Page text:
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He is happy, standing, arms outstretched, others are bored and asleep. Minilypse Ljubljana 2008


1.   Speak monotonously

When speaking to the audience, do not be enthusiastic in any way. This will only connect you with the audience, which is the opposite of what you want. There’s a very good chance that many of the delegates will have had a heavy night so any sleep inducing monotony will be welcomed. Strip your presentation of emotion because showing any emotion is, of course, a weakness.

2.   Over-run

Do not, under any circumstances, finish on time. The audience is here to listen to you and they will stay there until you’ve finished, Forget the food that’s waiting to be served. Your content is far more important than the audience’s time. This will ensure that the audience will forget everything you shared and instead remember that you wasted their time. Bingo. If you’re not quite ready to over-run then a good second place would be to under-run. Say, for example, you were given a 45-minute slot, try and finish 20 minutes early and say something like “Ok I’m done. How much longer have I got?” (I witnessed this in 2007 so I know it works) Seriously, this is a great way to fail. Your client will be unable to resist thinking that you have short-changed them.

3.   Turn up just before the presentation

Your personal time is of the utmost importance when speaking so don’t waste any of it if you don’t have to. Getting to the event just before you’re scheduled to speak cuts out all the unnecessary chitchat with your clients and audience members. This means you can do something much more important like having a coffee in Starbucks, playing Angry Birds or if you feel that way inclined, a crossword in your car before the event. What’s more, once you’ve finished don’t hang around speaking to audience members. If you do you’ll only get people wanting to connect with you and if you’re not careful they may even invite you to speak for them. Disaster! Grab your things, don’t speak to a soul, make no eye contact and get out fast. Win-win.

4.   Don’t bother preparing

Preparation is for Winners. And your objective is to fail. People who prepare before their speeches pin their success on carefully planned points, research into the company and what might be challenging them at present. To fail miserably, winging it is a much more logical approach. Also, instead of preparing answers to any questions you might be asked by the audience, you should just try thinking on the spot and say whatever pops into your head. This unprofessional response will minimize further questions.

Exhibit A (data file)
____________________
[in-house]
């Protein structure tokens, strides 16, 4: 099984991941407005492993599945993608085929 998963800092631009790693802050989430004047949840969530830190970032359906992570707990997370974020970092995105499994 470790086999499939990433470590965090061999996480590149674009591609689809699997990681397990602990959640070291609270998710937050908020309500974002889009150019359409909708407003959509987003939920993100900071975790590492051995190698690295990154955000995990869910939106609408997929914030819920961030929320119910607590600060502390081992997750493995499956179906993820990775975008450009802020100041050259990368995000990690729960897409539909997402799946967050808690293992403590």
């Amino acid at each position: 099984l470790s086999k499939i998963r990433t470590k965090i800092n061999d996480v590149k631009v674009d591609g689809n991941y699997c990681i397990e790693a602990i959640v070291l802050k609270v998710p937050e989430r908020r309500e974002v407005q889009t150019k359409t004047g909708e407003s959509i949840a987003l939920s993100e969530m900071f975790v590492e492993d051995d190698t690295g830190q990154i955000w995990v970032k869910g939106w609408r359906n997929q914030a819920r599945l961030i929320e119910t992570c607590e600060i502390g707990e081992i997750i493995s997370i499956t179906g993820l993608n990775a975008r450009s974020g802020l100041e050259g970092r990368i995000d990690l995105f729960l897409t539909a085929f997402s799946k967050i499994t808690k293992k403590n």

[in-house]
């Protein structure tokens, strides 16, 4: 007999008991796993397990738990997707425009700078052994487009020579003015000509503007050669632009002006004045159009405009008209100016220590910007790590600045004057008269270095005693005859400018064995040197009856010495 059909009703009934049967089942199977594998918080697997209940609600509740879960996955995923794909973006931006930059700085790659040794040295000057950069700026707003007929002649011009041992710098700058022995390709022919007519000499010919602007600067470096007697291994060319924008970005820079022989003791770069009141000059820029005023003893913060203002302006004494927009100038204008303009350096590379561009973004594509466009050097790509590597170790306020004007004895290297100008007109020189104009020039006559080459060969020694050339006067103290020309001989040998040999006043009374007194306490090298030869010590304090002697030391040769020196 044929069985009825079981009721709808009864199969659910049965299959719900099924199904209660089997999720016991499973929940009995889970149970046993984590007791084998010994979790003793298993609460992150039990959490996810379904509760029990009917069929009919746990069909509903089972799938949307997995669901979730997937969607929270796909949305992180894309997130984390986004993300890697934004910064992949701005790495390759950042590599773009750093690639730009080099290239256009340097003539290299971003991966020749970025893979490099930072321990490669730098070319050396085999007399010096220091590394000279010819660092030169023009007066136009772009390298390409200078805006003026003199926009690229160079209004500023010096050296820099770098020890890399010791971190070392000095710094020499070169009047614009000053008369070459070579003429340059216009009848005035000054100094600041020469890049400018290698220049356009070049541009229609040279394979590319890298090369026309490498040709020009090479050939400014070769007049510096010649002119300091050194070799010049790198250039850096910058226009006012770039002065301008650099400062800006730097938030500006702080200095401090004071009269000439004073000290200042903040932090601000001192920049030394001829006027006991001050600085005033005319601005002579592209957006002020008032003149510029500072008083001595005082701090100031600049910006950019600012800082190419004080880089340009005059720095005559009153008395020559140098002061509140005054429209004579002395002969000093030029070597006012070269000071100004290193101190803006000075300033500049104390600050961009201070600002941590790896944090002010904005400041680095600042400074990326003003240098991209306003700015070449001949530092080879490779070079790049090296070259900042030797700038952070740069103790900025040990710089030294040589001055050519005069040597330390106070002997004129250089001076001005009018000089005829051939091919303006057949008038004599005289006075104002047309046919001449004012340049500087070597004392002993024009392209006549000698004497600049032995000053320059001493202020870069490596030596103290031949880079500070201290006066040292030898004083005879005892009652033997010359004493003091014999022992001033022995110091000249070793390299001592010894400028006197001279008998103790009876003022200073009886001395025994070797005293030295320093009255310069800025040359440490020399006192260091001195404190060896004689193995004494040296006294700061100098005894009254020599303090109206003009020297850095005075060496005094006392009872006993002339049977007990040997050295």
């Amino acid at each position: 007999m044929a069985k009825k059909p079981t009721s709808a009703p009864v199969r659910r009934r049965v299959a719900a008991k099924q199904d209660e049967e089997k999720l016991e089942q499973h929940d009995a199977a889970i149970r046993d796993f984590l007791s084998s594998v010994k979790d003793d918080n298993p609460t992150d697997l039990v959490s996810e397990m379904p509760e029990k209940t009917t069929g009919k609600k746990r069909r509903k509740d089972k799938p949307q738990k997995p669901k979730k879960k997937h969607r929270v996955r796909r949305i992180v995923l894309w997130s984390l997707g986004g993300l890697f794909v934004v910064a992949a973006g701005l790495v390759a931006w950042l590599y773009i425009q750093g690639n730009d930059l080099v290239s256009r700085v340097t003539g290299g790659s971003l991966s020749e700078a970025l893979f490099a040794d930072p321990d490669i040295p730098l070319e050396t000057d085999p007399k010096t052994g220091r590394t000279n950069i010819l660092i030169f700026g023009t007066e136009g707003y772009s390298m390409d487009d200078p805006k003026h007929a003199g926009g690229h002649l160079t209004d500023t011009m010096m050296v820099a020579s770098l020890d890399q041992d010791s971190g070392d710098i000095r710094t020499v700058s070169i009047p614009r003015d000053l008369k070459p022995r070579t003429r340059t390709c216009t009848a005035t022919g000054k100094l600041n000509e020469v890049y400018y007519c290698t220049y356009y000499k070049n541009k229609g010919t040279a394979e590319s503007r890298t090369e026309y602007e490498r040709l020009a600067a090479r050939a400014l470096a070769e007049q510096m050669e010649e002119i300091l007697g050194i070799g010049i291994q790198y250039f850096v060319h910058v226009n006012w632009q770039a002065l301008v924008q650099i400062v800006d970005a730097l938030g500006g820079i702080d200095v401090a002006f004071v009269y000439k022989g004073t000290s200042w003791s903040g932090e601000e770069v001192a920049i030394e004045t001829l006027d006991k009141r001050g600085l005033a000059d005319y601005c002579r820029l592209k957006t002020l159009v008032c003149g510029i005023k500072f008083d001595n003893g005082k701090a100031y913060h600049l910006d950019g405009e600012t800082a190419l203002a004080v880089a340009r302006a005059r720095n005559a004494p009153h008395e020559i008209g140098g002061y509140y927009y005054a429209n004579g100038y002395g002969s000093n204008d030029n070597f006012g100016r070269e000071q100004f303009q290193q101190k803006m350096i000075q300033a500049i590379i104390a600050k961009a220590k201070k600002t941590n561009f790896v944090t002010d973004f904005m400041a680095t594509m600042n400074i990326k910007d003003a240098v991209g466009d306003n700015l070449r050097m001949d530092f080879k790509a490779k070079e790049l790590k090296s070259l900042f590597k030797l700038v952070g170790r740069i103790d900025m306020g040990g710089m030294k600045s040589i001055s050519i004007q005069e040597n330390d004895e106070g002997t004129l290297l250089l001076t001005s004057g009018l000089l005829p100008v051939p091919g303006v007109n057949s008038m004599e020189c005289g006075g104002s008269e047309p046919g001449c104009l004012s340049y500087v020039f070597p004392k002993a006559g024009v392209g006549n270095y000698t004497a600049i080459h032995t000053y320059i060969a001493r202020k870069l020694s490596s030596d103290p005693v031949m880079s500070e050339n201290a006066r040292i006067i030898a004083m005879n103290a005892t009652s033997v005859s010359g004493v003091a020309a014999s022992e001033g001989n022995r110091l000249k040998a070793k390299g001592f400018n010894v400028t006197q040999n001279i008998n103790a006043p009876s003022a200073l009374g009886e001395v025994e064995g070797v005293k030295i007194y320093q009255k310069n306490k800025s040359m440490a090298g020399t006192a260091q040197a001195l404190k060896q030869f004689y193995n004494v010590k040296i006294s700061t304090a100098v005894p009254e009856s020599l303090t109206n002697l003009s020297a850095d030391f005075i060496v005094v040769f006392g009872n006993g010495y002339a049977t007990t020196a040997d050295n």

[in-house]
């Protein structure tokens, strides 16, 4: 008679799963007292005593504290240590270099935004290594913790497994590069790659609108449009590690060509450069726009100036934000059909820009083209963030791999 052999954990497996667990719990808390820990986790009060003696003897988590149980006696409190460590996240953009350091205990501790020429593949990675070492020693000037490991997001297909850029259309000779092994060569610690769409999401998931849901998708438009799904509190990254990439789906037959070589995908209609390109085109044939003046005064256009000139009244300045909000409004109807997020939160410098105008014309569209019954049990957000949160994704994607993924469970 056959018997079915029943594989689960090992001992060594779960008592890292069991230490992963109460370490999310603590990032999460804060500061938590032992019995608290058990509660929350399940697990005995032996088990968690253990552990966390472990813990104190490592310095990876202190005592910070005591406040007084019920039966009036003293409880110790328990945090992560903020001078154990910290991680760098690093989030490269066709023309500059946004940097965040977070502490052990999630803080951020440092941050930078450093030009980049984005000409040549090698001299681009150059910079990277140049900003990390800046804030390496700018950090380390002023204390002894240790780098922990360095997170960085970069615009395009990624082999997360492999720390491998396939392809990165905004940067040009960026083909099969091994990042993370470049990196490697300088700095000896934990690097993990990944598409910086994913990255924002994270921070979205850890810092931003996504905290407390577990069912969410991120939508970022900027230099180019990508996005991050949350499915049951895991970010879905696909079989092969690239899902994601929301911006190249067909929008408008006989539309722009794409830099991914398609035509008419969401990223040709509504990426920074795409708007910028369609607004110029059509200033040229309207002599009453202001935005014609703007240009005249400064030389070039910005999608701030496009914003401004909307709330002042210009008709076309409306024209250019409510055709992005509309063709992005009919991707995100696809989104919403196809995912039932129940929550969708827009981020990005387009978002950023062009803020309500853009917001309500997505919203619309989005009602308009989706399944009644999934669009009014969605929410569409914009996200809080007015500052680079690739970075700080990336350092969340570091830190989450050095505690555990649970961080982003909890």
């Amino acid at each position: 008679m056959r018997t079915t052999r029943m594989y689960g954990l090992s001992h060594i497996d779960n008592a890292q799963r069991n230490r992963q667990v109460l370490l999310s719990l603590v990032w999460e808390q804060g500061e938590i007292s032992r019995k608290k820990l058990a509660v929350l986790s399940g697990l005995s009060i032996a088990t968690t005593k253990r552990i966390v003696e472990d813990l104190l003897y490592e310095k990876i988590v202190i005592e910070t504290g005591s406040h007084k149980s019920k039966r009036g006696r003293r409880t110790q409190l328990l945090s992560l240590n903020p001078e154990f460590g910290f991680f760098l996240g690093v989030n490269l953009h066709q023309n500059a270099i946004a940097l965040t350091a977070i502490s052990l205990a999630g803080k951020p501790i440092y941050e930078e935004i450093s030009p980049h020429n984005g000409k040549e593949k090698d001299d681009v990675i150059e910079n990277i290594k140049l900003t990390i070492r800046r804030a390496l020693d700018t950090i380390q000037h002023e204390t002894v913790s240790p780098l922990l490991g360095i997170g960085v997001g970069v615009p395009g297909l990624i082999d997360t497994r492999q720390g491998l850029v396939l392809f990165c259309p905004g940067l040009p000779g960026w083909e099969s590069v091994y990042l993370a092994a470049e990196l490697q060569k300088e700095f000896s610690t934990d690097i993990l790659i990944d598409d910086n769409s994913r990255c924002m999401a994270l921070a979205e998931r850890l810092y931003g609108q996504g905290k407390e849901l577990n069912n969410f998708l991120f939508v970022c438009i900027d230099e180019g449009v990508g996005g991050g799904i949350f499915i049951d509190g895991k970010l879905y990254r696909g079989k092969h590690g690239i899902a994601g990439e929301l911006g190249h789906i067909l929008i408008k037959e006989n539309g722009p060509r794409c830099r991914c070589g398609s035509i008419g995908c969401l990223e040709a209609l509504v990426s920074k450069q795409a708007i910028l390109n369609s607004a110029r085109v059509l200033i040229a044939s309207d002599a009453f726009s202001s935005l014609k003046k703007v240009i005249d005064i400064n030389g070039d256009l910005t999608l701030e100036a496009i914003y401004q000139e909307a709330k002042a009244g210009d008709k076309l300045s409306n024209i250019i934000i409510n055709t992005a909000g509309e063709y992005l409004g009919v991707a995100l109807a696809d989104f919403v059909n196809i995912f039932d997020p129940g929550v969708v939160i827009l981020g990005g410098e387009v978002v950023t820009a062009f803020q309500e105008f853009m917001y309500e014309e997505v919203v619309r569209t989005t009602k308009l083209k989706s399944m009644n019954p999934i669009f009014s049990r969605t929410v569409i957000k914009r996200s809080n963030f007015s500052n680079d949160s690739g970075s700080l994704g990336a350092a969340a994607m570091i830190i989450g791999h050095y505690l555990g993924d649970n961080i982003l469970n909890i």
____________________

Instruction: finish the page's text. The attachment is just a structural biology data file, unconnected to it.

5.   Don’t look at the audience whilst speaking.

One of the best ways to fail is avoiding eye contact with the audience at all costs. Try looking at your shoes, over their heads or at your watch. Another idea is staring at an audience member for too long to make them feel as uncomfortable as possible. One thing to consider is to look at the screen for most of the presentation. This also disconnects you from them.

6.   Stand at the lectern

When speaking I would encourage you to consider standing behind the lectern and hold on to it for dear life.  This will then form a barrier between you and your audience. Whatever you do, don’t walk away from the lectern. You may have seen some of the flashy speakers who have the audacity to walk to the front of the stage and speak from it. Who do they think they are? Not to mention those who jump off the stage and walk on the ground level. Whatever next? Oh, and try folding your arms throughout.

7.   Read from slides or notes

Reading from slides or notes is really helpful as it means you didn’t have to waste any time preparing or rehearsing you can just look down at your notes or crane your neck up to an hour instead. This will also help you sound boring and completely unnatural. You’ll sound wooden and in the era of boring speakers you’ll fit in really nicely.